A pinched, compressed, overly stretched, twisted, and entangled nerve can happen throughout the body. The most common locations are the neck, shoulder, upper back, upper chest, arm, elbow, hand, wrist, low back, legs, and feet. This disrupts the nerve’s ability to function properly. Each nerve stimulates muscles and detects sensations in specific areas of the skin or internal organs so they work properly. Common symptoms are tingling, numbness, pain, weakness, and musculoskeletal problems. The average pinched nerve duration can last a few days to as long as 4 to 6 weeks or, in some cases, longer, in which case individuals should see a doctor or neurologist. Injury Medical Chiropractic and Functional Medicine Clinic can relieve, release, and restore nerve health.
Table of Contents
A pinched nerve is caused by pressure from surrounding tissues that place added stress on it. Muscles, bones, cartilage, and tendons can all press, pull, or entangle a nerve. This can result in a loss of function, which can then lead to symptoms including:
Pinched nerve duration depends on the injury, which can happen suddenly or gradually. A temporary case with an acute cause, such as injury or poor posture, can last several days. Cases related to chronic conditions, like arthritis, may last longer. Treatment, as well as recovery, also vary based on the location of the injury and what’s causing the pressure.
A pinched nerve in the neck can cause tingling sensations and pain, which can travel to the shoulders and arms. This type can be caused by:
A pinched nerve in the lower back is often brought on by herniated discs that compress nerve roots.
A pinched nerve in the hip can last a few days if related to an injury. If the pain lasts longer than a few days, consult a doctor. Possible causes of chronic hip pain may include:
Shoulder pain brought on by a pinched nerve usually starts in the upper spine and is caused by:
Repetitive overuse is commonly linked to pinched nerves in the wrist.
Chiropractic adjustments identify the impacted nerve/s and use various therapies to remove the compression, relieving symptoms and the injury or issue. A personalized treatment plan can include the following:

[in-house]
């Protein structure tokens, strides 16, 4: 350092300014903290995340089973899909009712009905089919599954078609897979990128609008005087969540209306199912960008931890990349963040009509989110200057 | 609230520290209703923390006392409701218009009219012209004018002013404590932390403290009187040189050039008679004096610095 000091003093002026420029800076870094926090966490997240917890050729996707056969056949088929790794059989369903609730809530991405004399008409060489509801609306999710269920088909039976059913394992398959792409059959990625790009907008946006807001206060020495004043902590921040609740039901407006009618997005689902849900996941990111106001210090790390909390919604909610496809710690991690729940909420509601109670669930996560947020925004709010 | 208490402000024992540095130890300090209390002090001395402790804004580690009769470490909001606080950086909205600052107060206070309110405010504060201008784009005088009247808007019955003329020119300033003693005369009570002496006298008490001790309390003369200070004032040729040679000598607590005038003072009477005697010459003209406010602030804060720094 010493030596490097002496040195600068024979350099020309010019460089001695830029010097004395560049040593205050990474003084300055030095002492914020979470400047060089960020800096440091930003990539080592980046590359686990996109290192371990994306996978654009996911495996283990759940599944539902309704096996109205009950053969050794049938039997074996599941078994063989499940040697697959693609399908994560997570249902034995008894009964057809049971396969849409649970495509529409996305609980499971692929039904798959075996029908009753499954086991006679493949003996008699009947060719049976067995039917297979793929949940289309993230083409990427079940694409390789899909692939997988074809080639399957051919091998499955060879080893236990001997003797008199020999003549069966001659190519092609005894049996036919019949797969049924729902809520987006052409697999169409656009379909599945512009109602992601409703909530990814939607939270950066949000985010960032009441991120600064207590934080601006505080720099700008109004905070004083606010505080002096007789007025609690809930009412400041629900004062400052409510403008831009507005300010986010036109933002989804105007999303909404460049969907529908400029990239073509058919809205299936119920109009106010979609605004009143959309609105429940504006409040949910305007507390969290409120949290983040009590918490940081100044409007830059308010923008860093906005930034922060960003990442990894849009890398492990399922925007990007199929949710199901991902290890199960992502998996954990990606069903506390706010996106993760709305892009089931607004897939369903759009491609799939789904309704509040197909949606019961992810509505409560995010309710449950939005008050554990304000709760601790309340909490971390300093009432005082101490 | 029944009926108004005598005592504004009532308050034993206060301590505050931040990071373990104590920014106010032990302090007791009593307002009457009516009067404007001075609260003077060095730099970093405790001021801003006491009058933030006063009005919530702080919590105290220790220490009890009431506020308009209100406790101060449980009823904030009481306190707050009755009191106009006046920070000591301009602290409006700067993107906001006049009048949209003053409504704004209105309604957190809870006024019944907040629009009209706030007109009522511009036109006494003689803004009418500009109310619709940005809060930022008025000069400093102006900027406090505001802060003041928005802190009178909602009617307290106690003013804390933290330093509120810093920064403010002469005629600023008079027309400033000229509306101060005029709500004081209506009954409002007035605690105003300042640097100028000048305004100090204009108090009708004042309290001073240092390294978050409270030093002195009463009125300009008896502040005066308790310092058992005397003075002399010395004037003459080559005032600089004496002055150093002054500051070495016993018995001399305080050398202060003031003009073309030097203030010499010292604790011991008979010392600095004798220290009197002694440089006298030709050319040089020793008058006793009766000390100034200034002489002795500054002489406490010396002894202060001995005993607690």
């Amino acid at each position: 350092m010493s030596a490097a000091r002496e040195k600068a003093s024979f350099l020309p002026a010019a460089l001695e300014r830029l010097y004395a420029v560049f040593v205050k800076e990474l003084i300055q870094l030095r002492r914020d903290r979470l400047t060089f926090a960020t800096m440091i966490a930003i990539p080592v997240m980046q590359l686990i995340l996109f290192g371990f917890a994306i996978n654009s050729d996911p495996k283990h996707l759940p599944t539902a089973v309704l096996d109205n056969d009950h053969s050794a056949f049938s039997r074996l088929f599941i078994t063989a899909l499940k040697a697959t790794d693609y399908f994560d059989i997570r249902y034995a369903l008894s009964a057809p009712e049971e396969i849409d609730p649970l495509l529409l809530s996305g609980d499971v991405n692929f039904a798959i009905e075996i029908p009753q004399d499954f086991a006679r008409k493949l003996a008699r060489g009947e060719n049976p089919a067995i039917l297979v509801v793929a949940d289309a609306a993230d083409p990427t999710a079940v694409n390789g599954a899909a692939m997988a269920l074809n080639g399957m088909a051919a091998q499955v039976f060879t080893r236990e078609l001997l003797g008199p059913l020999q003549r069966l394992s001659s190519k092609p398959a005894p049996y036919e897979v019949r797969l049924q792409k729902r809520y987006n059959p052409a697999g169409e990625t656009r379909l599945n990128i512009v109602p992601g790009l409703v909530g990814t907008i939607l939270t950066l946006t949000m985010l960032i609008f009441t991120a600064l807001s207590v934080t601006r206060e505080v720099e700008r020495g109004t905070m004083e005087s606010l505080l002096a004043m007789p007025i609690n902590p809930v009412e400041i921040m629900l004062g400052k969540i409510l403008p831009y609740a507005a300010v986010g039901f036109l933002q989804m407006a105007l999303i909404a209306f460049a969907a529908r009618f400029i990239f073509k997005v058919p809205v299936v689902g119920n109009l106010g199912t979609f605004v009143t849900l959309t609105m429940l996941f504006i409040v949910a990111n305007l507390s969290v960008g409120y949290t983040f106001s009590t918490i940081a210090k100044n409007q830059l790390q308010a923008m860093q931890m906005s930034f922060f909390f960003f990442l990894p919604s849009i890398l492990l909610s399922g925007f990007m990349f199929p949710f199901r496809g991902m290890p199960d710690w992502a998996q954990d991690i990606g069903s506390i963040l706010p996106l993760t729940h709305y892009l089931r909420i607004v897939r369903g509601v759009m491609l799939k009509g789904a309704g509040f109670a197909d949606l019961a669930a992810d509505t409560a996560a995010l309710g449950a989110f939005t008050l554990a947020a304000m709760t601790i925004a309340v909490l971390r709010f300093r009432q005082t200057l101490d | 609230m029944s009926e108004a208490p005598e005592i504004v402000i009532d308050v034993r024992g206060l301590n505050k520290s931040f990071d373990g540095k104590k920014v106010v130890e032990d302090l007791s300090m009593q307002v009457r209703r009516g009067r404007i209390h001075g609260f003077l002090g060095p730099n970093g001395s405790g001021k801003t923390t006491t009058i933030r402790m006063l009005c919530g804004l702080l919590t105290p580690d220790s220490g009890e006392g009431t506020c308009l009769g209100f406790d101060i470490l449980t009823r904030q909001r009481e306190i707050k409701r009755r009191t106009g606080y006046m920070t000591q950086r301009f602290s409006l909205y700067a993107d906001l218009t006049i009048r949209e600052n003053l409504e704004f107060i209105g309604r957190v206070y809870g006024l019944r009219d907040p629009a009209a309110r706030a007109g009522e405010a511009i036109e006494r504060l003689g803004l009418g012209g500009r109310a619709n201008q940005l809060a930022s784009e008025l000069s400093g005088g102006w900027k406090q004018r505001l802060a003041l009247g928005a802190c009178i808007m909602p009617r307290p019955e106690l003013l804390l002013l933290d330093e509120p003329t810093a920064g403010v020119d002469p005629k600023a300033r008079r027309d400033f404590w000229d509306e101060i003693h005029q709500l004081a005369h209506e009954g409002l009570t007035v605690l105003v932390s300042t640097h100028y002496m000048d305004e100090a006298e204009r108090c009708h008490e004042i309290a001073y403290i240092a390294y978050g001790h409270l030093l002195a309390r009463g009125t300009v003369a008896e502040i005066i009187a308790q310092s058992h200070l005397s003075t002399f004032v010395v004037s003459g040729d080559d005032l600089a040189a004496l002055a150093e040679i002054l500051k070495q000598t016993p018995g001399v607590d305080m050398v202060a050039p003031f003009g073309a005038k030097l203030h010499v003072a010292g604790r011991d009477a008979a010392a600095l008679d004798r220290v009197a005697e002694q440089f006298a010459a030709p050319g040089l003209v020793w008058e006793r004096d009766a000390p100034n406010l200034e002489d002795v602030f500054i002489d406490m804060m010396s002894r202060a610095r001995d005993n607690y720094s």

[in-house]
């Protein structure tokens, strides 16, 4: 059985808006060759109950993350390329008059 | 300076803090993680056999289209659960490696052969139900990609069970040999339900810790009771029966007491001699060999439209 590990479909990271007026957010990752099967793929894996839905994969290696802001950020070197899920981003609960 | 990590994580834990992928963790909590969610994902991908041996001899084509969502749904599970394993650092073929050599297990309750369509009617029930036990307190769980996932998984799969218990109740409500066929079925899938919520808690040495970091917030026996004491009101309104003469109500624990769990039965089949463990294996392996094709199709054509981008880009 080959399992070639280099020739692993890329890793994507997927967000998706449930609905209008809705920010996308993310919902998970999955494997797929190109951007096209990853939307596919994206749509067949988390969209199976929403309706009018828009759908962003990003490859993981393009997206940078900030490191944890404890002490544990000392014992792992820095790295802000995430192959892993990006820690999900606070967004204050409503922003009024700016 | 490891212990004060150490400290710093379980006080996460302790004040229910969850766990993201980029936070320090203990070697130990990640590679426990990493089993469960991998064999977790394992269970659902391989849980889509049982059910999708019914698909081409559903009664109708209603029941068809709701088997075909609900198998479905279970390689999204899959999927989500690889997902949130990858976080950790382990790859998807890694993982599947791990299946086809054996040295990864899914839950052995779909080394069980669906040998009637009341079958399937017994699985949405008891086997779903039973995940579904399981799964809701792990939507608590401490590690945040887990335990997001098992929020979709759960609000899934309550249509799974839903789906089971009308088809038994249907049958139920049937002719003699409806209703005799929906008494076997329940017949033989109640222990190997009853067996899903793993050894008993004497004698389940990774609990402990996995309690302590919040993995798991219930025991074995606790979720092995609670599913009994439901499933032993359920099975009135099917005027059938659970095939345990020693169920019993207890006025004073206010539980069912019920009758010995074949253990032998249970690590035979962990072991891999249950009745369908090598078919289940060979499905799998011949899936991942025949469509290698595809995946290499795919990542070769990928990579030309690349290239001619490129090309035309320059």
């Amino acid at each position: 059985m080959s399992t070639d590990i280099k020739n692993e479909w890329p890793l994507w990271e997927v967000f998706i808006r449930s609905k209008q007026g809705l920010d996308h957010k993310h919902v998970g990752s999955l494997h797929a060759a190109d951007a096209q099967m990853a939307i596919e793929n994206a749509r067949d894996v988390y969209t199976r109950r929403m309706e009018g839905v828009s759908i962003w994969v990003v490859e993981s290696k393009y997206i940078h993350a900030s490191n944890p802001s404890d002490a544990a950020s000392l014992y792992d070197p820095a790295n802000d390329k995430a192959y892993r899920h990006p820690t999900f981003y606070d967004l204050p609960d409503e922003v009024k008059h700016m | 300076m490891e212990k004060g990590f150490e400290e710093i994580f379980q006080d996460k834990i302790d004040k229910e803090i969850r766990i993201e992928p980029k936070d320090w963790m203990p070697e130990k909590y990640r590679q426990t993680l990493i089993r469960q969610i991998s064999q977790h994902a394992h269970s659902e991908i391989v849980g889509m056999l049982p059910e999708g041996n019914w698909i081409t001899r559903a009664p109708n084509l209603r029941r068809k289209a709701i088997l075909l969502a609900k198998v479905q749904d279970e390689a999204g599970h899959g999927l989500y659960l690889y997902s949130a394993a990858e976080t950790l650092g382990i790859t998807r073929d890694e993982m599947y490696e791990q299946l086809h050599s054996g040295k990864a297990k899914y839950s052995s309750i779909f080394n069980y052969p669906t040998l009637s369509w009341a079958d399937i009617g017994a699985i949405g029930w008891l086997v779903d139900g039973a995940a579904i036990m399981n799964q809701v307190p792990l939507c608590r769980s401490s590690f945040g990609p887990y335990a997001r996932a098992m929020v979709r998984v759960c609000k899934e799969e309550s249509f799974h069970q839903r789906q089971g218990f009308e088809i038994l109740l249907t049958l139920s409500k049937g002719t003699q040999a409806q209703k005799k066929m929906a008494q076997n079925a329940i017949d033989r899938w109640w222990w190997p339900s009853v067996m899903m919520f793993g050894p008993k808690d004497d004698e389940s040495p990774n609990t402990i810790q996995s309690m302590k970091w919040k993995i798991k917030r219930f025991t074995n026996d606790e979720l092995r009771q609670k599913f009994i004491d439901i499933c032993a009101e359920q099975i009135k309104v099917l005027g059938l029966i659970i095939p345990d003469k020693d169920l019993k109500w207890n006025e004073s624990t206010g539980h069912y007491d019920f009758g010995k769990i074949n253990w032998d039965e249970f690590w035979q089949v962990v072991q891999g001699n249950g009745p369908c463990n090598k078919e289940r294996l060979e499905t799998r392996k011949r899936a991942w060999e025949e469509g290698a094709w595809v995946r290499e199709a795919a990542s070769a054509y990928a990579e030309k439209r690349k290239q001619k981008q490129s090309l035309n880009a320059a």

Cornwall, R, and T E Radomisli. “Nerve injury in traumatic dislocation of the hip.” Clinical orthopedics and related research, 377 (2000): 84-91. doi:10.1097/00003086-200008000-00012
Dmytriv, Mariya, et al. “PT or cervical collar for cervical radiculopathy?.” The Journal of family practice vol. 59,5 (2010): 269-72.
Hochman, Mary G, and Jeffrey L Zilberfarb. “Nerves in a pinch: imaging of nerve compression syndromes.” Radiologic clinics of North America vol. 42,1 (2004): 221-45. doi:10.1016/S0033-8389(03)00162-3
Lopez-Ben, Robert. “Imaging of nerve entrapment in the foot and ankle.” Foot and ankle clinics vol. 16,2 (2011): 213-24. doi:10.1016/j.fcl.2011.04.001
Needham, C W. “Pinched nerves and signature signs.” Connecticut Medicine vol. 57,1 (1993): 3-7.
Siccoli, Alessandro, et al. “Tandem Disc Herniation of the Lumbar and Cervical Spine: Case Series and Review of the Epidemiological, Pathophysiological and Genetic Literature.” Cureus vol. 11,2 e4081. 16 Feb. 2019, doi:10.7759/cureus.4081
The information herein on "Pinched Nerve Duration: EP's Chiropractic Injury Specialists" is not intended to replace a one-on-one relationship with a qualified health care professional or licensed physician and is not medical advice. We encourage you to make healthcare decisions based on your research and partnership with a qualified healthcare professional.
Our information scope is limited to Chiropractic, musculoskeletal, physical medicines, wellness, contributing etiological viscerosomatic disturbances within clinical presentations, associated somatovisceral reflex clinical dynamics, subluxation complexes, sensitive health issues, and/or functional medicine articles, topics, and discussions.
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